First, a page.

When people ask why book X is your favourite, they’re usually waiting for you to explain its crazy awesome plot or super fantastic characters. For me though, neither of these things are what will necessarily make book or show X my favourite. I’m a voracious reader and TV watcher. I consume dozens upon dozens of stories every year. Even repeated viewings or readings make it hard to remember plot or character details. And that has never particularly been why I enjoy stories, whatever medium they come in. For me, the plot, the characters, the style of execution are important in the moment, to facilitate enjoyment. But they are not what leaves a lasting impression on me, nor are they the elements that can secure the book/movie/show a spot on my favourites list.

There are so many more elements to the experience of reading a book or watching a movie, aren’t there? There’s a reason why we endlessly search for the perfect nook when a book can be read literally anywhere and why we still go to a movie theatre with our date when we could watch a movie in the comfort of our homes. We attach meaning to the experience of consuming a story and oftentimes it is just as important as the actual story. It is that experience, the significance that I attach to that story, that ultimately helps me with that favourites list.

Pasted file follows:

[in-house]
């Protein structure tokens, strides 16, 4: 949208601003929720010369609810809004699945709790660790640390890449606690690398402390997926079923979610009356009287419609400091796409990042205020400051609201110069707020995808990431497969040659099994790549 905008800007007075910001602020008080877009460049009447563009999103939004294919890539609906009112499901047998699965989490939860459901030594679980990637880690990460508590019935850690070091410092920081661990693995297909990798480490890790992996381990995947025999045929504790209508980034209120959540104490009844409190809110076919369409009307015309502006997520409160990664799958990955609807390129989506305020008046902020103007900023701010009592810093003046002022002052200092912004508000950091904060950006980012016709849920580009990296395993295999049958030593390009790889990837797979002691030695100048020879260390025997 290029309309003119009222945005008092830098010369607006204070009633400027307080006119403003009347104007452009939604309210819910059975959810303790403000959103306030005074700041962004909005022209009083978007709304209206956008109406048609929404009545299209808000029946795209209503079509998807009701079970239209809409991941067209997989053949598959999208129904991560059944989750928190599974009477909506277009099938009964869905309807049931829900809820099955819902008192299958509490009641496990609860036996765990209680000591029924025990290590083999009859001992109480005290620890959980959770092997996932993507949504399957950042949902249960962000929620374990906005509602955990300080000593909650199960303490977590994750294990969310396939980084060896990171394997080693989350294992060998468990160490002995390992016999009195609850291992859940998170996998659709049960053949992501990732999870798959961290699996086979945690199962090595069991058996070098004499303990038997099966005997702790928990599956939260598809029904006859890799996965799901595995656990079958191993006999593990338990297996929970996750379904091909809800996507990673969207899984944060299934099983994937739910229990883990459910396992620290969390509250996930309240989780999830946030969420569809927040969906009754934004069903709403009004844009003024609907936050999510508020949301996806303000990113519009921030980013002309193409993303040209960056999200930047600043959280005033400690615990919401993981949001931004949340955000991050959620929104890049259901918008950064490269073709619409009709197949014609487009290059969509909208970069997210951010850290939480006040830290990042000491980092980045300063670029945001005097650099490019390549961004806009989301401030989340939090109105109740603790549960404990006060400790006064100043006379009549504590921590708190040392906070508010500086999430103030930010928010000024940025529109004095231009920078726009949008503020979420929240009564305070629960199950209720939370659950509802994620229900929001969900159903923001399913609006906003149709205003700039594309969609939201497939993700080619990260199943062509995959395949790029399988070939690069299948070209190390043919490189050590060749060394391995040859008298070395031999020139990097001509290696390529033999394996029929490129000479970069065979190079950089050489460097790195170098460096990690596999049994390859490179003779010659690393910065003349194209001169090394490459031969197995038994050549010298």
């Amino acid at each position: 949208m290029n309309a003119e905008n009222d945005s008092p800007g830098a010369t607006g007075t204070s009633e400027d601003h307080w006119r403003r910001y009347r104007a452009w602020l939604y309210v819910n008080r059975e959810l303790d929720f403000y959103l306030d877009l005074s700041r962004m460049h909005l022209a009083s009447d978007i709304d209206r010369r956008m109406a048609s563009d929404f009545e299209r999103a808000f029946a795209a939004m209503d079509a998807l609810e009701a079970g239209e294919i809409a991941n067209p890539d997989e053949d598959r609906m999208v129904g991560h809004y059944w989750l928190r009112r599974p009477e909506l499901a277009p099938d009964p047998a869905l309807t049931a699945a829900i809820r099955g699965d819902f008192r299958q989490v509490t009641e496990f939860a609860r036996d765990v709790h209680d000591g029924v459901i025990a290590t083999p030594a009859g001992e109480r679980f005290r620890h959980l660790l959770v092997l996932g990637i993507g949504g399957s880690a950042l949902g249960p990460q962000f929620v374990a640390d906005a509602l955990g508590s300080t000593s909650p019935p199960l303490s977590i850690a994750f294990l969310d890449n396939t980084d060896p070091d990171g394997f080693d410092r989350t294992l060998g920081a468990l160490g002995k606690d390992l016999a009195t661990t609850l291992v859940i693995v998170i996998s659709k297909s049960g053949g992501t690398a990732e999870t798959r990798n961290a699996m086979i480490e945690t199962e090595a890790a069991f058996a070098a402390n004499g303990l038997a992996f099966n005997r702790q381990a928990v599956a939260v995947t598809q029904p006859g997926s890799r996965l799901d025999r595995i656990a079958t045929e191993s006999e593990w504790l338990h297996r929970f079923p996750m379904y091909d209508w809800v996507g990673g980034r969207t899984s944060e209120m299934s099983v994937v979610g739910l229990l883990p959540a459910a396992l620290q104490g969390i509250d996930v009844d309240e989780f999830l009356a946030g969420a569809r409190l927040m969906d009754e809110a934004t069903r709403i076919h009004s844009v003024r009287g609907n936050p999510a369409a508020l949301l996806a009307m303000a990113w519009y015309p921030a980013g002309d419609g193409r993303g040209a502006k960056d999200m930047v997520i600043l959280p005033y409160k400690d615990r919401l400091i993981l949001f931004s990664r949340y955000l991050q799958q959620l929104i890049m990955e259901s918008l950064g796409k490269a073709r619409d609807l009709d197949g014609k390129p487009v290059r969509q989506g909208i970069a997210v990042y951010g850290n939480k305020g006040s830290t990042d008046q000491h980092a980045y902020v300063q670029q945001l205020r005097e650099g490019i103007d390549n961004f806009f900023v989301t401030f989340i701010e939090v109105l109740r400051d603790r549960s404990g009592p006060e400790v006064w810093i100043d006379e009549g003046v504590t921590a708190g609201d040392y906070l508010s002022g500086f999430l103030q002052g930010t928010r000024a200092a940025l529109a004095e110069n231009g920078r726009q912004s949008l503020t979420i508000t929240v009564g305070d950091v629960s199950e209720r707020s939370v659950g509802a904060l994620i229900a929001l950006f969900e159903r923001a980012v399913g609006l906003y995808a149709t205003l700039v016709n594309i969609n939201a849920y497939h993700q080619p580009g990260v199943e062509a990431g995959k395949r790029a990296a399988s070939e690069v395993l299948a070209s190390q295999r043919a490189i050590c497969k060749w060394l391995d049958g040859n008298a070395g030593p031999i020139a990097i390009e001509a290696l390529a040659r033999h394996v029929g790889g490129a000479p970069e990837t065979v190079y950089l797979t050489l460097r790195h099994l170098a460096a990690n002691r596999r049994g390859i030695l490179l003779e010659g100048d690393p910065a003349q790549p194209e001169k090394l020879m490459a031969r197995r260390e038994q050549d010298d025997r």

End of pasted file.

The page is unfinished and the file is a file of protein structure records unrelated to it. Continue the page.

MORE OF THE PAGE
I can pick up any book on my shelf and remember how and when I got it (or who got it for me), why I chose to read it, the emotions it inspired while reading it, which season it was and where I sat, whether I read it quickly or slowly savoured every page… I only remember bits and pieces of Nabokov’s Lolita, but I remember my high school friends giving it to me for my birthday when I thought everyone had forgotten. It makes me think of summer heatwaves and melancholy and a genuinely surprising and hearwarming moment that my friends had gifted me. I read The Bell Jar when I was feeling really low and needed to feel a soul connection with a semi-fictional character whose pain exceeded my own, but who reminded me that the jar can lift and reveal a world and beauty beyond it. I read Love in the Time of the Cholera on the subway; it was the last book I read before I quit my first grown-up job. It is the only book that made me tear up in public, during rush hour no less, and I’m still not sure if it was because of Marquez’s heartbreaking, sensual writing or because finishing that book also signaled the end of a major period in my life. I know I loved the book. I cannot remember its plot.

I also cannot remember the plot line of every episode of Gilmore Girls, but the show always makes me feel cozy and nostalgic and ready for fall. And when I play Arrested Development, I enjoy the jokes but also remembering introducing my partner to the show when we first started dating. Breaking Bad may be considered one of the greatest TV shows in history, and while I could see that just about every element of the show is technically perfect, I didn’t enjoy it. It didn’t make me feel something beyond it, regardless of how good it objectively is.